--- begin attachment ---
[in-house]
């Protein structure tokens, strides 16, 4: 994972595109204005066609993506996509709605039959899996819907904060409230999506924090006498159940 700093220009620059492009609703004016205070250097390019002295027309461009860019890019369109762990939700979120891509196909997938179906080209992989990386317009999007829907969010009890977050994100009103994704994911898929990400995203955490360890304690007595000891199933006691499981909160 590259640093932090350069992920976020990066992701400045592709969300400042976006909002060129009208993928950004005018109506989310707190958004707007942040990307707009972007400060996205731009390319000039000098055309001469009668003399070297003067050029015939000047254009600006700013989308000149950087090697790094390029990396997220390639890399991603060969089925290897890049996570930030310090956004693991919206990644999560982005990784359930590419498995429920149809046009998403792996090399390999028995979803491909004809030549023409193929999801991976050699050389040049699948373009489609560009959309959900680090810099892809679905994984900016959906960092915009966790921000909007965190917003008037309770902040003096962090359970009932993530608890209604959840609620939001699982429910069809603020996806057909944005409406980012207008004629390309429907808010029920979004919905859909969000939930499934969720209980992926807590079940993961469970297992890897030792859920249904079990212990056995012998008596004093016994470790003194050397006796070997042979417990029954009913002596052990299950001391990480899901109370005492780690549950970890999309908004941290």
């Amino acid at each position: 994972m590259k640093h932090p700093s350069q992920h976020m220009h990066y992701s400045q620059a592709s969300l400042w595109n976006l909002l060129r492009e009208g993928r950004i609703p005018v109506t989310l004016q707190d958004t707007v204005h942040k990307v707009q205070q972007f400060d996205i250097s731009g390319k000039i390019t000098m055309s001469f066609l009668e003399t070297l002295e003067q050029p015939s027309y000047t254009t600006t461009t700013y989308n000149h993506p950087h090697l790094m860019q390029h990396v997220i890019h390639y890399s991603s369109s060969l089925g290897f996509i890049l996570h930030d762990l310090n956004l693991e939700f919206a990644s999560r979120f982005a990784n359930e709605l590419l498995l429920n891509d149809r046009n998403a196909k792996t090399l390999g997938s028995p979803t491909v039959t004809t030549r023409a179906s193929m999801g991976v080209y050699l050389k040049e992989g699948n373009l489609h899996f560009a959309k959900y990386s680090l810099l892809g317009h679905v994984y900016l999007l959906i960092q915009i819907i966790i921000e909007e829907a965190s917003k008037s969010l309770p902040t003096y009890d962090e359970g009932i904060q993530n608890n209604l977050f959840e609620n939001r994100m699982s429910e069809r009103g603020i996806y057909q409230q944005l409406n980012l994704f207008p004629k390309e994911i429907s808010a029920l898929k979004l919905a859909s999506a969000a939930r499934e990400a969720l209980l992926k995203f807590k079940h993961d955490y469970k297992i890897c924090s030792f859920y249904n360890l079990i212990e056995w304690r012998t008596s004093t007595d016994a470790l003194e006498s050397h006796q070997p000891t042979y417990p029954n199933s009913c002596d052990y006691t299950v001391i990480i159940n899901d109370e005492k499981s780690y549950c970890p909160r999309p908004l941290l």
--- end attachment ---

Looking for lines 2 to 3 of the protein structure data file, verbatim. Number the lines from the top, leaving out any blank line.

């Protein structure tokens, strides 16, 4: 994972595109204005066609993506996509709605039959899996819907904060409230999506924090006498159940 700093220009620059492009609703004016205070250097390019002295027309461009860019890019369109762990939700979120891509196909997938179906080209992989990386317009999007829907969010009890977050994100009103994704994911898929990400995203955490360890304690007595000891199933006691499981909160 590259640093932090350069992920976020990066992701400045592709969300400042976006909002060129009208993928950004005018109506989310707190958004707007942040990307707009972007400060996205731009390319000039000098055309001469009668003399070297003067050029015939000047254009600006700013989308000149950087090697790094390029990396997220390639890399991603060969089925290897890049996570930030310090956004693991919206990644999560982005990784359930590419498995429920149809046009998403792996090399390999028995979803491909004809030549023409193929999801991976050699050389040049699948373009489609560009959309959900680090810099892809679905994984900016959906960092915009966790921000909007965190917003008037309770902040003096962090359970009932993530608890209604959840609620939001699982429910069809603020996806057909944005409406980012207008004629390309429907808010029920979004919905859909969000939930499934969720209980992926807590079940993961469970297992890897030792859920249904079990212990056995012998008596004093016994470790003194050397006796070997042979417990029954009913002596052990299950001391990480899901109370005492780690549950970890999309908004941290």
């Amino acid at each position: 994972m590259k640093h932090p700093s350069q992920h976020m220009h990066y992701s400045q620059a592709s969300l400042w595109n976006l909002l060129r492009e009208g993928r950004i609703p005018v109506t989310l004016q707190d958004t707007v204005h942040k990307v707009q205070q972007f400060d996205i250097s731009g390319k000039i390019t000098m055309s001469f066609l009668e003399t070297l002295e003067q050029p015939s027309y000047t254009t600006t461009t700013y989308n000149h993506p950087h090697l790094m860019q390029h990396v997220i890019h390639y890399s991603s369109s060969l089925g290897f996509i890049l996570h930030d762990l310090n956004l693991e939700f919206a990644s999560r979120f982005a990784n359930e709605l590419l498995l429920n891509d149809r046009n998403a196909k792996t090399l390999g997938s028995p979803t491909v039959t004809t030549r023409a179906s193929m999801g991976v080209y050699l050389k040049e992989g699948n373009l489609h899996f560009a959309k959900y990386s680090l810099l892809g317009h679905v994984y900016l999007l959906i960092q915009i819907i966790i921000e909007e829907a965190s917003k008037s969010l309770p902040t003096y009890d962090e359970g009932i904060q993530n608890n209604l977050f959840e609620n939001r994100m699982s429910e069809r009103g603020i996806y057909q409230q944005l409406n980012l994704f207008p004629k390309e994911i429907s808010a029920l898929k979004l919905a859909s999506a969000a939930r499934e990400a969720l209980l992926k995203f807590k079940h993961d955490y469970k297992i890897c924090s030792f859920y249904n360890l079990i212990e056995w304690r012998t008596s004093t007595d016994a470790l003194e006498s050397h006796q070997p000891t042979y417990p029954n199933s009913c002596d052990y006691t299950v001391i990480i159940n899901d109370e005492k499981s780690y549950c970890p909160r999309p908004l941290l």